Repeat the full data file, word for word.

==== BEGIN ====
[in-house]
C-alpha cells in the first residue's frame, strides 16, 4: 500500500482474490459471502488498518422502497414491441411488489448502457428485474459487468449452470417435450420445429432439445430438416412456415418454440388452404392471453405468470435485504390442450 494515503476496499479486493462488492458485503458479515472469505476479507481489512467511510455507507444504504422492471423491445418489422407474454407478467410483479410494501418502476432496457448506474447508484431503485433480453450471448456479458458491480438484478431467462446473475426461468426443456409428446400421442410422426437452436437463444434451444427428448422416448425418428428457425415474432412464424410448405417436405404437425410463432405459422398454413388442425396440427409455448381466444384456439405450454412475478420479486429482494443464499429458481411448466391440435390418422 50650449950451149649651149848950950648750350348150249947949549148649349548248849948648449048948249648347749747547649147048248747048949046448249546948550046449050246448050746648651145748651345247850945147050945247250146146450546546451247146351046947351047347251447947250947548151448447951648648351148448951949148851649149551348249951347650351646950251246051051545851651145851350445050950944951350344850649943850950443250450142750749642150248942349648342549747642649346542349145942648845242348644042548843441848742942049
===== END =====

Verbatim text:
[in-house]
C-alpha cells in the first residue's frame, strides 16, 4: 500500500482474490459471502488498518422502497414491441411488489448502457428485474459487468449452470417435450420445429432439445430438416412456415418454440388452404392471453405468470435485504390442450 494515503476496499479486493462488492458485503458479515472469505476479507481489512467511510455507507444504504422492471423491445418489422407474454407478467410483479410494501418502476432496457448506474447508484431503485433480453450471448456479458458491480438484478431467462446473475426461468426443456409428446400421442410422426437452436437463444434451444427428448422416448425418428428457425415474432412464424410448405417436405404437425410463432405459422398454413388442425396440427409455448381466444384456439405450454412475478420479486429482494443464499429458481411448466391440435390418422 50650449950451149649651149848950950648750350348150249947949549148649349548248849948648449048948249648347749747547649147048248747048949046448249546948550046449050246448050746648651145748651345247850945147050945247250146146450546546451247146351046947351047347251447947250947548151448447951648648351148448951949148851649149551348249951347650351646950251246051051545851651145851350445050950944951350344850649943850950443250450142750749642150248942349648342549747642649346542349145942648845242348644042548843441848742942049